Being a vulnerable country — both economically and strategically— it has been very difficult for Pakistan over the last many decades to maintain "balancing act" in its relationship with the United States and with the regional powers like China, friends in the Arabian Gulf, Iran, and, Russia, said Defence Minister Khawaja Asif.
He made the remarks during an exclusive interview with American magazine Newsweek on Saturday.
“Foreign Secretary [Antony] Blinken is visiting China, let's hope and pray that things improve between China and United States,” he added.
The minister said that once they have economic stability in the country, they will really be in a better position to handle this situation.
“Our vulnerability, economic vulnerability, actually exposes us to so many problems, which sometimes we are unable to tackle,” said the minister.
He said that Islamabad does not have any problem with the US developing a partnership with India if it is not at the cost of Pakistan.
The defence minister said that India is a very big market of over 1.3 billion people.
“Everywhere in the world, the other big economies will need to have them as partners. But Pakistan is not a very big economy, and [is] a vulnerable economy,” he added.
“All we have is a geographical location, which is strategic, which attracts, I would say, not all the good things, it sometimes attracts some things which really make us even more vulnerable.”
The minister said he personally feels that some appreciation is required in Washington about their situation, and they should not be pushed into a situation where they have to make some very hard choices.
He maintained that Pakistan has common borders with China, Afghanistan, Iran and India, adding, “We would like to have good relationships with them.”
“We would like to improve our relationships with them if the relationship is not good. We want to live in peace,” he added. The minister said that Pakistan gives great value to its ties with the US, adding, “We want that relationship to flourish.”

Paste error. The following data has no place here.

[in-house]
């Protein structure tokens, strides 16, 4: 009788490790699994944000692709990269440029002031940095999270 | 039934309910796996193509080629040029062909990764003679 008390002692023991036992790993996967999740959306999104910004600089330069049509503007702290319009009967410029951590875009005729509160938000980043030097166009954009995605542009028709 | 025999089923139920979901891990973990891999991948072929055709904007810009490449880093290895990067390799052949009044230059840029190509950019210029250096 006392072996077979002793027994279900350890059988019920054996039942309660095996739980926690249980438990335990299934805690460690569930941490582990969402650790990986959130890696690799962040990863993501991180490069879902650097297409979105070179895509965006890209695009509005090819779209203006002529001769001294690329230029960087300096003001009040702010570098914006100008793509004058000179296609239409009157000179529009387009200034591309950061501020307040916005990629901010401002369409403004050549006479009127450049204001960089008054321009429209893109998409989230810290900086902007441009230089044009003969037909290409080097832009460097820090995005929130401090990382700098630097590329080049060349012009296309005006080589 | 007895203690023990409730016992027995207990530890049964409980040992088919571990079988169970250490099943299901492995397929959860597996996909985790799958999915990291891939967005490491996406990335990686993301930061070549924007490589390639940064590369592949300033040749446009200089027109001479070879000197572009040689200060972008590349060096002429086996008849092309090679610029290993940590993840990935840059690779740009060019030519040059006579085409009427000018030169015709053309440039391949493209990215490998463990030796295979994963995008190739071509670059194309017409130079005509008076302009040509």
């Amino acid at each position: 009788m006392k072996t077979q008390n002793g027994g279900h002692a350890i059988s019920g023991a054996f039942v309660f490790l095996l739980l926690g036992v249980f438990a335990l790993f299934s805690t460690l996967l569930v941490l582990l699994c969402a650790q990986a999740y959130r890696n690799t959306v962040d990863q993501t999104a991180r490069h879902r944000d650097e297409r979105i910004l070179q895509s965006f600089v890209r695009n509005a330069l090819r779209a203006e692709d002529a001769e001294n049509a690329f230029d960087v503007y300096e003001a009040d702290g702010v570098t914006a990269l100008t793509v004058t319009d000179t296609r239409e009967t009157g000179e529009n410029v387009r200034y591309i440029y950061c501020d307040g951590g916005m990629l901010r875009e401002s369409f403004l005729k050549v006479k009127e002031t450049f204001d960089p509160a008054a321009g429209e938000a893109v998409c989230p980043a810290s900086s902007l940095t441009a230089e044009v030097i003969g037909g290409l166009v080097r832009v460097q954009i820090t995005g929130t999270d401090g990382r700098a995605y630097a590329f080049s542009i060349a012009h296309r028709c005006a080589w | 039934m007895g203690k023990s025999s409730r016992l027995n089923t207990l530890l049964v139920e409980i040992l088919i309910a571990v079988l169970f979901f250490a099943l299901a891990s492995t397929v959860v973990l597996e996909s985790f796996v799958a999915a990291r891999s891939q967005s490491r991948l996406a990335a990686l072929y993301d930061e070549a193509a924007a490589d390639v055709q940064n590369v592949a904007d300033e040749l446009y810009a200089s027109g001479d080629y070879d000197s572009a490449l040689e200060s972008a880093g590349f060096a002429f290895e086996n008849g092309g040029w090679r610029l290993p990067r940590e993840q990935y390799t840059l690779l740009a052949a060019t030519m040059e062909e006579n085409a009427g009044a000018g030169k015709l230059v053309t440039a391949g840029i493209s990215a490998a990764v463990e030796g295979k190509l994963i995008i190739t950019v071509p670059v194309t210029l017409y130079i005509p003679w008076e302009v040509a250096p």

Terming the incumbent government in New Delhi “Hindu nationalist”, Asif said the Indian outlook towards regional politics completely changed since Prime Minister Narendra Modi came into power.
“The secular ideology, which India pursued since 1947, since the subcontinent was divided and we became independent, that was abandoned because of Modi's politics.”
Lashing out at Indian PM Modi, the minister said, “If you look at his politics in Gujarat, it was again based on anti-minority, it is based on communal tensions and of voting Hindu nationalist support by fanning sentiments against the community, and minorities, both Muslims, Christians, Buddhists, and so many other communities that are very large.”
To another question, the defence minister said that Pakistan’s nuclear capability, or nuclear assets, are not for any jingoistic or hostile intentions.
“So, I think it's something which underwrites our security, it's not for any hostile—no, absolutely no, absolutely not. India had become a nuclear power. And we were compelled not to be gobbled by India over the years or over the decades. This is something which underwrites the peace in our region and to a great extent, our security. Otherwise, we have absolutely no intentions. Absolutely no,” he added.
Asif maintained that it is a program which is certified by the International Atomic Energy Agency (IAEA) and even as recently as a month back, there was a statement from the IAEA that all the standards—even from the United States—that our program is safe.
“We will not, never, never, ever cross that threshold. That is something that just guarantees our independence,” he added.
The defence minister said that economic instability was one with which they are grappling for quite some time.
“And the rest of the instability, whether it is political instability, or civil unrest or terrorist activities elsewhere, that is something we can take care of. That that's not a problem. And most of the political instability is also an outcome of economic instability. So, this is something which is the outcome of perennial economic instability, which we are facing for last five, six years now,” he said.
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